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  3. Dear Fr. Aiden, please accept my deepest sympathy on your profound loss. As a mother of a two time cancer survivor and friend to parents who have lost their children to that disease I thank you for sharing your grief with us. You are correct, “things don’t get better”, the hole in your heart remains forever.
    Grief with Faith, at the very least enables us to carry on…until the day when we can hold our loved one in our arms. Until then they will watch us from above.
    Your son is now healed, but the great Healer.
    I believe this to be true.
    Just like my dear mother with Alzeimers who could no longer communicate her feelings upon her death, I know that she now prays for us each and everyday. This is a comfort to me because she passed 4 months before my son’s diagnosis with cancer.
    How strange is the world!
    We raise our children, we think we have a plan for them,,We think we can find all the answers but we cannot!
    Only God knows the PLAN.

    May our Lord and Savior Jesus Christ continue to shower you and your family with Love and strength.
    Christos Anesti!
    Sincerely,
    Angie Giallourakis

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  4. Gree Shaw says:

    Al, for those of us who have experienced this saddest and most helpless of deaths firsthand, please know that we are always and forever sitting with you on the mourning bench. Your pain will, hopefully, ease somewhat in the next few years, but it will never go away and our prayers will always be with you.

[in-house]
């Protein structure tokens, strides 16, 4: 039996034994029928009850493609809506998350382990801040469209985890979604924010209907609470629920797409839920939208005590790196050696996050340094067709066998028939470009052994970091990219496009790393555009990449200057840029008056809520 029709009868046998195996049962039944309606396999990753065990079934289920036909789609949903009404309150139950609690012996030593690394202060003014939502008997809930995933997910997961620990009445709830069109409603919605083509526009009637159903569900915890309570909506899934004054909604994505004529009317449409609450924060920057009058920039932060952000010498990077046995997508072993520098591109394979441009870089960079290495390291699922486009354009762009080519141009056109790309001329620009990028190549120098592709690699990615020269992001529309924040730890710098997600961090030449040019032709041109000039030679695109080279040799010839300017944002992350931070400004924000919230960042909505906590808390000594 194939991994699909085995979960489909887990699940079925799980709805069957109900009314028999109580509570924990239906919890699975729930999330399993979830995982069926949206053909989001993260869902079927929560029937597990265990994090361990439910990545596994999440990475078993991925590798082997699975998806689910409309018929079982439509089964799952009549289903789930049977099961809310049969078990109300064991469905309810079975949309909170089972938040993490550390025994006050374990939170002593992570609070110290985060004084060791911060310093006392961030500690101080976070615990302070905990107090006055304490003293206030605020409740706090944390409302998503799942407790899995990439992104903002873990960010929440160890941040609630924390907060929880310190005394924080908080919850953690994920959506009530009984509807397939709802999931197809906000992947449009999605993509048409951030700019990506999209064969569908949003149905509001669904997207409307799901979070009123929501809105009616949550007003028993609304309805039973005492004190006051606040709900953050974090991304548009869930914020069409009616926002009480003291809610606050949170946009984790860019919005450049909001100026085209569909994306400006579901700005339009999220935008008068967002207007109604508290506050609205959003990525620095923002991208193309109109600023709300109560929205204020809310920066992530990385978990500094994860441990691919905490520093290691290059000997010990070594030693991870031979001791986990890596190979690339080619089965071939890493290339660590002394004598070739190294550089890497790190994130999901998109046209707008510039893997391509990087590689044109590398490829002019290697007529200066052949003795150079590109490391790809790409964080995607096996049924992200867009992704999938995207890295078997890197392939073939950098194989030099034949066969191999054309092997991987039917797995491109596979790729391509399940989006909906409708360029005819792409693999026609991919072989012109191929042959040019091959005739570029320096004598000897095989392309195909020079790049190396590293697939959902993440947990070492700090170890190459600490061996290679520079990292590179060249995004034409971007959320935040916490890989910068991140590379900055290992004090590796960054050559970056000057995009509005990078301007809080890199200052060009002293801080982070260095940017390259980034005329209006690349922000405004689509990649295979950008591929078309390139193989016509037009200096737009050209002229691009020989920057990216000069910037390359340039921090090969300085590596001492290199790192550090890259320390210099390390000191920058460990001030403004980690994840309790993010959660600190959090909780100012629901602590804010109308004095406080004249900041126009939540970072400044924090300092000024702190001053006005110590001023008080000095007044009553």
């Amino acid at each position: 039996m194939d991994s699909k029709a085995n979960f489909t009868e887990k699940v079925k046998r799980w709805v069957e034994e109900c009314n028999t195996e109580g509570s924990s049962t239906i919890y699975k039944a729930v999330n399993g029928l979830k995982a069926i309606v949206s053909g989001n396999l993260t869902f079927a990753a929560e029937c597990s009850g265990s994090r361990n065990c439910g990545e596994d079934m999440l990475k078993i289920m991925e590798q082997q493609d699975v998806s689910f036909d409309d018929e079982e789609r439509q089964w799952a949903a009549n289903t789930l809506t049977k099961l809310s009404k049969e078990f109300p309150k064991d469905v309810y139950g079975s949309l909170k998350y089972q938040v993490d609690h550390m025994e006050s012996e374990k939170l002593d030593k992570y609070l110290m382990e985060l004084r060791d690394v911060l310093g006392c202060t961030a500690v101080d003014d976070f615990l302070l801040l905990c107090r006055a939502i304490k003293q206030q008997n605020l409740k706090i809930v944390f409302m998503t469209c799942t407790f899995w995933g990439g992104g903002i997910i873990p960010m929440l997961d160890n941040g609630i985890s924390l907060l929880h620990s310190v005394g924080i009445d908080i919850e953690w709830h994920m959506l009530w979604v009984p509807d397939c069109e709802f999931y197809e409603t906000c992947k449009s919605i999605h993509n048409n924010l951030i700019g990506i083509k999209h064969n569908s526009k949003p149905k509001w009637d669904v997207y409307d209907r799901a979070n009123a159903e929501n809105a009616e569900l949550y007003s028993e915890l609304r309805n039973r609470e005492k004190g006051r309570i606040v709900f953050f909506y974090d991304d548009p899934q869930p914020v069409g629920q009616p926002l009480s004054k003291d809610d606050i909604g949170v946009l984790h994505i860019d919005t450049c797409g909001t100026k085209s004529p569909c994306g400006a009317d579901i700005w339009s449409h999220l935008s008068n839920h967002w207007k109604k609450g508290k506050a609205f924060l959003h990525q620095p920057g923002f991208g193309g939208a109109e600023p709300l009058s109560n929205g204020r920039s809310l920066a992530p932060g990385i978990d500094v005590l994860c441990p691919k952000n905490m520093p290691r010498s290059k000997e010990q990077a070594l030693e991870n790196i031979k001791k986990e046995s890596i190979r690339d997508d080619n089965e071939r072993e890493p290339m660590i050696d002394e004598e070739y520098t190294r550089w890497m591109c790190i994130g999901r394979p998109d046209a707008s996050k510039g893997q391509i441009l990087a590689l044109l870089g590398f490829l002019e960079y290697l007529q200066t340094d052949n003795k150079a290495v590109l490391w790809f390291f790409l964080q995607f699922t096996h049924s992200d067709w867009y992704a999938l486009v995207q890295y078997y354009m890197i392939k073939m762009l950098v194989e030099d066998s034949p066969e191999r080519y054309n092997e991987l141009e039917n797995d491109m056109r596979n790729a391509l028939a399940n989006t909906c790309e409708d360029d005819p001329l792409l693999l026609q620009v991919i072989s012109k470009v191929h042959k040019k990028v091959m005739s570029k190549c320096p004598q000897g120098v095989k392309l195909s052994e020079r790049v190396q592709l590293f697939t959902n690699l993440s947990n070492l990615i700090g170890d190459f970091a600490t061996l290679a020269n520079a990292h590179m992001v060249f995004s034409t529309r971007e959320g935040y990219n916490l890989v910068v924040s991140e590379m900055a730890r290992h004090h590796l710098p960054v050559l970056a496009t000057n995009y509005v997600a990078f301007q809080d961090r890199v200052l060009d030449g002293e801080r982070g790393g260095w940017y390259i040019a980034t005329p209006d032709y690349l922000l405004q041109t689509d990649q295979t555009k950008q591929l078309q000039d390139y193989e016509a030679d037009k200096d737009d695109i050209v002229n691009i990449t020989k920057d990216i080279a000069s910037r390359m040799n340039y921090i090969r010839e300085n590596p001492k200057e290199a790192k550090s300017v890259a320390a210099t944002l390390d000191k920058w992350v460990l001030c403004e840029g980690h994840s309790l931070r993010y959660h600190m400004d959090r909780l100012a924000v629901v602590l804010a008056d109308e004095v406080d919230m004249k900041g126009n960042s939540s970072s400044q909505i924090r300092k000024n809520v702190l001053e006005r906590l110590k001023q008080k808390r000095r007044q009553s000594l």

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  5. Lasseter says:

    What does one who is mourning want from you? Just to be with them ….

    I like this statement. It is an awful feeling to be left at a distance, to feel abandoned in one’s time of grief. Is it a difficult choice to sit with someone in his time of need? It certainly isn’t complicated. The pain one experiences in sympathy is but a shadow of the pain of the one actually suffering, and offering sympathy presents even its own rewards to the one who offers it: reveals itself to be better, even in just the most hedonic sense, for the one willing to take the time and do the sitting. Who benefits from abandonment or distance? And yet everyone involved benefits from a bit of simple friendship.

    You all made for a handsome family back there in the late nineties, Father Aidan. I’m very sorry for this evil you are suffering. I wish you and yours only the best.

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  6. Geoffrey says: